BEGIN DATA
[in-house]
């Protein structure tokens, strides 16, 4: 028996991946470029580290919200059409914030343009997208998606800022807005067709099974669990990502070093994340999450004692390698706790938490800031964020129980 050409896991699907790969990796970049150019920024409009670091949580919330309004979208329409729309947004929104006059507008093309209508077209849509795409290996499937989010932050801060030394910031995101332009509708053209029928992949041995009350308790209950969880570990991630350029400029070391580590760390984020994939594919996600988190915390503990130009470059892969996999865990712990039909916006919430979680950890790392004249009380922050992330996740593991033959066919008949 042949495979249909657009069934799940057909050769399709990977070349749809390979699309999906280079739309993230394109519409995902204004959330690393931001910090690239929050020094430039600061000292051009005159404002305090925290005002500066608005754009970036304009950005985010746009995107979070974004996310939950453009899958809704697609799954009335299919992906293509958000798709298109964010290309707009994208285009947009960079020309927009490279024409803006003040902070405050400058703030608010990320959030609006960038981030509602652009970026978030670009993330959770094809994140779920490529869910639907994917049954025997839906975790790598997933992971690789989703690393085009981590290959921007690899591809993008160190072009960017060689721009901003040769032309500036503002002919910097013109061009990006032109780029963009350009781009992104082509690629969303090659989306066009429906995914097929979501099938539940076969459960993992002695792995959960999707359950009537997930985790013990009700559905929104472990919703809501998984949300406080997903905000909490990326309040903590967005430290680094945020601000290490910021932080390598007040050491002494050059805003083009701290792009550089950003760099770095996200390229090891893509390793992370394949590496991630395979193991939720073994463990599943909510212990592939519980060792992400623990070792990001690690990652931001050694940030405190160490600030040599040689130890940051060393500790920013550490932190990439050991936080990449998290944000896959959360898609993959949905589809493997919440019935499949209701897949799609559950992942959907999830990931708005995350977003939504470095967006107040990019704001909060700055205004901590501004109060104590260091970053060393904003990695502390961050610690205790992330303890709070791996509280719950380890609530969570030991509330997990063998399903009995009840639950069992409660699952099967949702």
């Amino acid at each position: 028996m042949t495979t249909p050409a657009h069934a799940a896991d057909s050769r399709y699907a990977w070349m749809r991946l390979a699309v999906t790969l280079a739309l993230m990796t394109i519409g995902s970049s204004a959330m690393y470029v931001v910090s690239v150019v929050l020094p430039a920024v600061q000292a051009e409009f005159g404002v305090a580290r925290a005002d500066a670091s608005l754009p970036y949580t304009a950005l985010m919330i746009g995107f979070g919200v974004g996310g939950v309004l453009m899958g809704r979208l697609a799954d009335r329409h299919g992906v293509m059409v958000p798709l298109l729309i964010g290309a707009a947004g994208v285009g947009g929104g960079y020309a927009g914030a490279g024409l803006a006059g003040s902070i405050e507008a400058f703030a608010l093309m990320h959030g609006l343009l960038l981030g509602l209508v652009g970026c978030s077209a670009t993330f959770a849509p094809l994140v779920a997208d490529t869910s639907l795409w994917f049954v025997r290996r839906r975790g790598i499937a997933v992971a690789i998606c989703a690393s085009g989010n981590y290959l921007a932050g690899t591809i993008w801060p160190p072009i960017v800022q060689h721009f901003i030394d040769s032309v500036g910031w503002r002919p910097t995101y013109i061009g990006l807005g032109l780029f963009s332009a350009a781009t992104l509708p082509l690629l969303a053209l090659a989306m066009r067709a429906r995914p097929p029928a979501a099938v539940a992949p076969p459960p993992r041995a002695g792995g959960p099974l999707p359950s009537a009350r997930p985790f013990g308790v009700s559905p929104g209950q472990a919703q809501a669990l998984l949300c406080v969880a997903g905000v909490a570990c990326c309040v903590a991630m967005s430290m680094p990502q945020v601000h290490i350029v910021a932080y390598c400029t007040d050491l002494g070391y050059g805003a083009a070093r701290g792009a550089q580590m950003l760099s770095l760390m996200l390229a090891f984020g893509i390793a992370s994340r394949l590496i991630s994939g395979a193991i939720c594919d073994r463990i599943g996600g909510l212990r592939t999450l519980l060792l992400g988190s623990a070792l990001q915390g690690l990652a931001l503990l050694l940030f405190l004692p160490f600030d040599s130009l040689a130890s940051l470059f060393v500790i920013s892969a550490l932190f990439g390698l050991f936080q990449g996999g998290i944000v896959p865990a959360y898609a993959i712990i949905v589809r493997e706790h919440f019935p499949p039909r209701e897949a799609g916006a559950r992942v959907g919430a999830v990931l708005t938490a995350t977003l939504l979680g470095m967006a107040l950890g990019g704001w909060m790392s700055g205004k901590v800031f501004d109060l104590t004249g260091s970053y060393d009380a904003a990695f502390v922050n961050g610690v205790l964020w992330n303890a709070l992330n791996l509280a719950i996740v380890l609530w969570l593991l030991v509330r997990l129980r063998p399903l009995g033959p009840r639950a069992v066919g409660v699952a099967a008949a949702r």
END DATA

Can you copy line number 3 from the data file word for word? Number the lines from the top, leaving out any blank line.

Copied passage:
């Amino acid at each position: 028996m042949t495979t249909p050409a657009h069934a799940a896991d057909s050769r399709y699907a990977w070349m749809r991946l390979a699309v999906t790969l280079a739309l993230m990796t394109i519409g995902s970049s204004a959330m690393y470029v931001v910090s690239v150019v929050l020094p430039a920024v600061q000292a051009e409009f005159g404002v305090a580290r925290a005002d500066a670091s608005l754009p970036y949580t304009a950005l985010m919330i746009g995107f979070g919200v974004g996310g939950v309004l453009m899958g809704r979208l697609a799954d009335r329409h299919g992906v293509m059409v958000p798709l298109l729309i964010g290309a707009a947004g994208v285009g947009g929104g960079y020309a927009g914030a490279g024409l803006a006059g003040s902070i405050e507008a400058f703030a608010l093309m990320h959030g609006l343009l960038l981030g509602l209508v652009g970026c978030s077209a670009t993330f959770a849509p094809l994140v779920a997208d490529t869910s639907l795409w994917f049954v025997r290996r839906r975790g790598i499937a997933v992971a690789i998606c989703a690393s085009g989010n981590y290959l921007a932050g690899t591809i993008w801060p160190p072009i960017v800022q060689h721009f901003i030394d040769s032309v500036g910031w503002r002919p910097t995101y013109i061009g990006l807005g032109l780029f963009s332009a350009a781009t992104l509708p082509l690629l969303a053209l090659a989306m066009r067709a429906r995914p097929p029928a979501a099938v539940a992949p076969p459960p993992r041995a002695g792995g959960p099974l999707p359950s009537a009350r997930p985790f013990g308790v009700s559905p929104g209950q472990a919703q809501a669990l998984l949300c406080v969880a997903g905000v909490a570990c990326c309040v903590a991630m967005s430290m680094p990502q945020v601000h290490i350029v910021a932080y390598c400029t007040d050491l002494g070391y050059g805003a083009a070093r701290g792009a550089q580590m950003l760099s770095l760390m996200l390229a090891f984020g893509i390793a992370s994340r394949l590496i991630s994939g395979a193991i939720c594919d073994r463990i599943g996600g909510l212990r592939t999450l519980l060792l992400g988190s623990a070792l990001q915390g690690l990652a931001l503990l050694l940030f405190l004692p160490f600030d040599s130009l040689a130890s940051l470059f060393v500790i920013s892969a550490l932190f990439g390698l050991f936080q990449g996999g998290i944000v896959p865990a959360y898609a993959i712990i949905v589809r493997e706790h919440f019935p499949p039909r209701e897949a799609g916006a559950r992942v959907g919430a999830v990931l708005t938490a995350t977003l939504l979680g470095m967006a107040l950890g990019g704001w909060m790392s700055g205004k901590v800031f501004d109060l104590t004249g260091s970053y060393d009380a904003a990695f502390v922050n961050g610690v205790l964020w992330n303890a709070l992330n791996l509280a719950i996740v380890l609530w969570l593991l030991v509330r997990l129980r063998p399903l009995g033959p009840r639950a069992v066919g409660v699952a099967a008949a949702r």